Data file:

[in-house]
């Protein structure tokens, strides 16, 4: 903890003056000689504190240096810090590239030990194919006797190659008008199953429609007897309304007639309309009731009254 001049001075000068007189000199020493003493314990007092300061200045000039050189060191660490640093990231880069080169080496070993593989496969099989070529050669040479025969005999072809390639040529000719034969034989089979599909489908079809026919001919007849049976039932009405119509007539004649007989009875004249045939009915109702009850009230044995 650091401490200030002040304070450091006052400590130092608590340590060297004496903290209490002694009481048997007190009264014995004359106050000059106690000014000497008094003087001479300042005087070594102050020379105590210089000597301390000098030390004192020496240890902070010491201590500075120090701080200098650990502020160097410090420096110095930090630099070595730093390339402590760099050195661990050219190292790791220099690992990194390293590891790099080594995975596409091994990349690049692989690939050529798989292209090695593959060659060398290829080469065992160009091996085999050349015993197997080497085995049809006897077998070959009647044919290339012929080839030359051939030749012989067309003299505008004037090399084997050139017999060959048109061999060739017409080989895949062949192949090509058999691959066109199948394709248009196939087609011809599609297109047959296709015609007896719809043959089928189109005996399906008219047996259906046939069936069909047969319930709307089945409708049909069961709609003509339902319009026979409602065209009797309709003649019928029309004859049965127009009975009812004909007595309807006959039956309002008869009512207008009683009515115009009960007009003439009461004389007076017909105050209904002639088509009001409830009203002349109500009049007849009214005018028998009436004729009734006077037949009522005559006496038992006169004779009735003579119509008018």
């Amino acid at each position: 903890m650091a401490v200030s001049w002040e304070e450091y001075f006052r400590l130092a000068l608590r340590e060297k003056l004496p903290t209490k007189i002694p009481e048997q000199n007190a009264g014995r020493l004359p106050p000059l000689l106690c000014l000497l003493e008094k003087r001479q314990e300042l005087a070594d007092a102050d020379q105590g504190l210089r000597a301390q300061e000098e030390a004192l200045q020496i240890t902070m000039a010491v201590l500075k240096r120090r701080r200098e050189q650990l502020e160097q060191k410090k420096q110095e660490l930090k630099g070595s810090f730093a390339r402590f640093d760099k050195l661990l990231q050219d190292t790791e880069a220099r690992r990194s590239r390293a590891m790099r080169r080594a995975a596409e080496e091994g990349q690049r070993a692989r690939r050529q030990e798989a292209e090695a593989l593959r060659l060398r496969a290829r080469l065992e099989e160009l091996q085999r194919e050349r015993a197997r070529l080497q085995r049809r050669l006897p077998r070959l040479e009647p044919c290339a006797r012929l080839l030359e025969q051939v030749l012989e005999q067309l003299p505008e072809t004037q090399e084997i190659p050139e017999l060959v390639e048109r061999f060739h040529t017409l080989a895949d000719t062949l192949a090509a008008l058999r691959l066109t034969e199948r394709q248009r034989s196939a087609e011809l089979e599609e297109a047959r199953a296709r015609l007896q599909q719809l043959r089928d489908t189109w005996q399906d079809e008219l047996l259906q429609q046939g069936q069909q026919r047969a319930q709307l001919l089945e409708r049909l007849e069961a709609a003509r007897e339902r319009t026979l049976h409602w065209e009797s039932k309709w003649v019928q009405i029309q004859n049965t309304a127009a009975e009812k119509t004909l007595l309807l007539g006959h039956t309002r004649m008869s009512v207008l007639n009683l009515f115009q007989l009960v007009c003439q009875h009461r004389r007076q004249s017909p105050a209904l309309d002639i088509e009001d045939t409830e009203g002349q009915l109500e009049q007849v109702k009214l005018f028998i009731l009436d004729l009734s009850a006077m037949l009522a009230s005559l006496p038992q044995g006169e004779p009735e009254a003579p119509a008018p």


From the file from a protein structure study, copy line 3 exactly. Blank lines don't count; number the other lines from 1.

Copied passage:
């Amino acid at each position: 903890m650091a401490v200030s001049w002040e304070e450091y001075f006052r400590l130092a000068l608590r340590e060297k003056l004496p903290t209490k007189i002694p009481e048997q000199n007190a009264g014995r020493l004359p106050p000059l000689l106690c000014l000497l003493e008094k003087r001479q314990e300042l005087a070594d007092a102050d020379q105590g504190l210089r000597a301390q300061e000098e030390a004192l200045q020496i240890t902070m000039a010491v201590l500075k240096r120090r701080r200098e050189q650990l502020e160097q060191k410090k420096q110095e660490l930090k630099g070595s810090f730093a390339r402590f640093d760099k050195l661990l990231q050219d190292t790791e880069a220099r690992r990194s590239r390293a590891m790099r080169r080594a995975a596409e080496e091994g990349q690049r070993a692989r690939r050529q030990e798989a292209e090695a593989l593959r060659l060398r496969a290829r080469l065992e099989e160009l091996q085999r194919e050349r015993a197997r070529l080497q085995r049809r050669l006897p077998r070959l040479e009647p044919c290339a006797r012929l080839l030359e025969q051939v030749l012989e005999q067309l003299p505008e072809t004037q090399e084997i190659p050139e017999l060959v390639e048109r061999f060739h040529t017409l080989a895949d000719t062949l192949a090509a008008l058999r691959l066109t034969e199948r394709q248009r034989s196939a087609e011809l089979e599609e297109a047959r199953a296709r015609l007896q599909q719809l043959r089928d489908t189109w005996q399906d079809e008219l047996l259906q429609q046939g069936q069909q026919r047969a319930q709307l001919l089945e409708r049909l007849e069961a709609a003509r007897e339902r319009t026979l049976h409602w065209e009797s039932k309709w003649v019928q009405i029309q004859n049965t309304a127009a009975e009812k119509t004909l007595l309807l007539g006959h039956t309002r004649m008869s009512v207008l007639n009683l009515f115009q007989l009960v007009c003439q009875h009461r004389r007076q004249s017909p105050a209904l309309d002639i088509e009001d045939t409830e009203g002349q009915l109500e009049q007849v109702k009214l005018f028998i009731l009436d004729l009734s009850a006077m037949l009522a009230s005559l006496p038992q044995g006169e004779p009735e009254a003579p119509a008018p």